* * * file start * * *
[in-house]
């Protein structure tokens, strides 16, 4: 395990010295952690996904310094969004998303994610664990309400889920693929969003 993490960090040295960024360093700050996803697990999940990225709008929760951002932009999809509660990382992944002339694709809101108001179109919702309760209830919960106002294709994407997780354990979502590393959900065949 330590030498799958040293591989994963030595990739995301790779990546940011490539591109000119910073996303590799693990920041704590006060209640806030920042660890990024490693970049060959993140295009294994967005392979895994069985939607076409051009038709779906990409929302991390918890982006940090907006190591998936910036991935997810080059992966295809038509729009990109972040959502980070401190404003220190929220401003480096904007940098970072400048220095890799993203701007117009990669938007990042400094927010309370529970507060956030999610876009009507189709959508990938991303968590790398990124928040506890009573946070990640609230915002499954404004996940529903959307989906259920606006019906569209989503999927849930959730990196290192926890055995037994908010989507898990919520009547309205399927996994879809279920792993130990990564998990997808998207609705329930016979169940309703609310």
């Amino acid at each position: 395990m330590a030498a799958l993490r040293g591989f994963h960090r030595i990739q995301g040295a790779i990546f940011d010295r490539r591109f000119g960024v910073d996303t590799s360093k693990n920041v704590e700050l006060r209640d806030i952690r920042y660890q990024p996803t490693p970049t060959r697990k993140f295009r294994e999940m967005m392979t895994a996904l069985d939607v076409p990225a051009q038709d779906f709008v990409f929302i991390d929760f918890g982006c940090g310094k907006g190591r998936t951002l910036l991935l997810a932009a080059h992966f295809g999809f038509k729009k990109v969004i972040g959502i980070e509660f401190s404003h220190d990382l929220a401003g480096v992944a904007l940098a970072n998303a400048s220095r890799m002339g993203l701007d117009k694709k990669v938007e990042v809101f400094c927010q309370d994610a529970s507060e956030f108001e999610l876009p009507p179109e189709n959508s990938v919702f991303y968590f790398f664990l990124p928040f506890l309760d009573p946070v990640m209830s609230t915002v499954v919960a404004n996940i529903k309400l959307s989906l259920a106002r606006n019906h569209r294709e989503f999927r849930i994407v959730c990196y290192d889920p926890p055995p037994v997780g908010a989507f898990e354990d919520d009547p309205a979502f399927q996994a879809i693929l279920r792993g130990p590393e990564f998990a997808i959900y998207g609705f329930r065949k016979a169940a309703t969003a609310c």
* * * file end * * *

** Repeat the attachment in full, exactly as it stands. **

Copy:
[in-house]
């Protein structure tokens, strides 16, 4: 395990010295952690996904310094969004998303994610664990309400889920693929969003 993490960090040295960024360093700050996803697990999940990225709008929760951002932009999809509660990382992944002339694709809101108001179109919702309760209830919960106002294709994407997780354990979502590393959900065949 330590030498799958040293591989994963030595990739995301790779990546940011490539591109000119910073996303590799693990920041704590006060209640806030920042660890990024490693970049060959993140295009294994967005392979895994069985939607076409051009038709779906990409929302991390918890982006940090907006190591998936910036991935997810080059992966295809038509729009990109972040959502980070401190404003220190929220401003480096904007940098970072400048220095890799993203701007117009990669938007990042400094927010309370529970507060956030999610876009009507189709959508990938991303968590790398990124928040506890009573946070990640609230915002499954404004996940529903959307989906259920606006019906569209989503999927849930959730990196290192926890055995037994908010989507898990919520009547309205399927996994879809279920792993130990990564998990997808998207609705329930016979169940309703609310």
């Amino acid at each position: 395990m330590a030498a799958l993490r040293g591989f994963h960090r030595i990739q995301g040295a790779i990546f940011d010295r490539r591109f000119g960024v910073d996303t590799s360093k693990n920041v704590e700050l006060r209640d806030i952690r920042y660890q990024p996803t490693p970049t060959r697990k993140f295009r294994e999940m967005m392979t895994a996904l069985d939607v076409p990225a051009q038709d779906f709008v990409f929302i991390d929760f918890g982006c940090g310094k907006g190591r998936t951002l910036l991935l997810a932009a080059h992966f295809g999809f038509k729009k990109v969004i972040g959502i980070e509660f401190s404003h220190d990382l929220a401003g480096v992944a904007l940098a970072n998303a400048s220095r890799m002339g993203l701007d117009k694709k990669v938007e990042v809101f400094c927010q309370d994610a529970s507060e956030f108001e999610l876009p009507p179109e189709n959508s990938v919702f991303y968590f790398f664990l990124p928040f506890l309760d009573p946070v990640m209830s609230t915002v499954v919960a404004n996940i529903k309400l959307s989906l259920a106002r606006n019906h569209r294709e989503f999927r849930i994407v959730c990196y290192d889920p926890p055995p037994v997780g908010a989507f898990e354990d919520d009547p309205a979502f399927q996994a879809i693929l279920r792993g130990p590393e990564f998990a997808i959900y998207g609705f329930r065949k016979a169940a309703t969003a609310c």